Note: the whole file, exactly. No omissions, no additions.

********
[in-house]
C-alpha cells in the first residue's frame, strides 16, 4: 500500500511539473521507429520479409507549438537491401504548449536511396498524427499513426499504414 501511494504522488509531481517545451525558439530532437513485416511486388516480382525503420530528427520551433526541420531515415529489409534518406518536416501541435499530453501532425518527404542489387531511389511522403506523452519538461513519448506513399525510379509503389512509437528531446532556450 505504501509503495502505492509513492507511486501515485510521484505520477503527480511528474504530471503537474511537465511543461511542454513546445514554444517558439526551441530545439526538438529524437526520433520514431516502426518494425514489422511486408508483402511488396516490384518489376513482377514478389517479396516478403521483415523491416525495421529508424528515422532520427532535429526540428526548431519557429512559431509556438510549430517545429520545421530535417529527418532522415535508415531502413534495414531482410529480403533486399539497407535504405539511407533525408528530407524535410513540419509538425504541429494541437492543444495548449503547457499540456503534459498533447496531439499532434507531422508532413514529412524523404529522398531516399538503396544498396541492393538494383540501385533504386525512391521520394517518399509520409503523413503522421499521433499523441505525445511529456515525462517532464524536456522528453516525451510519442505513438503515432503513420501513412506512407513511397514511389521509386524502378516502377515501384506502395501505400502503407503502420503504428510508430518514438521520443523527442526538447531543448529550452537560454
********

[in-house]
C-alpha cells in the first residue's frame, strides 16, 4: 500500500511539473521507429520479409507549438537491401504548449536511396498524427499513426499504414 501511494504522488509531481517545451525558439530532437513485416511486388516480382525503420530528427520551433526541420531515415529489409534518406518536416501541435499530453501532425518527404542489387531511389511522403506523452519538461513519448506513399525510379509503389512509437528531446532556450 505504501509503495502505492509513492507511486501515485510521484505520477503527480511528474504530471503537474511537465511543461511542454513546445514554444517558439526551441530545439526538438529524437526520433520514431516502426518494425514489422511486408508483402511488396516490384518489376513482377514478389517479396516478403521483415523491416525495421529508424528515422532520427532535429526540428526548431519557429512559431509556438510549430517545429520545421530535417529527418532522415535508415531502413534495414531482410529480403533486399539497407535504405539511407533525408528530407524535410513540419509538425504541429494541437492543444495548449503547457499540456503534459498533447496531439499532434507531422508532413514529412524523404529522398531516399538503396544498396541492393538494383540501385533504386525512391521520394517518399509520409503523413503522421499521433499523441505525445511529456515525462517532464524536456522528453516525451510519442505513438503515432503513420501513412506512407513511397514511389521509386524502378516502377515501384506502395501505400502503407503502420503504428510508430518514438521520443523527442526538447531543448529550452537560454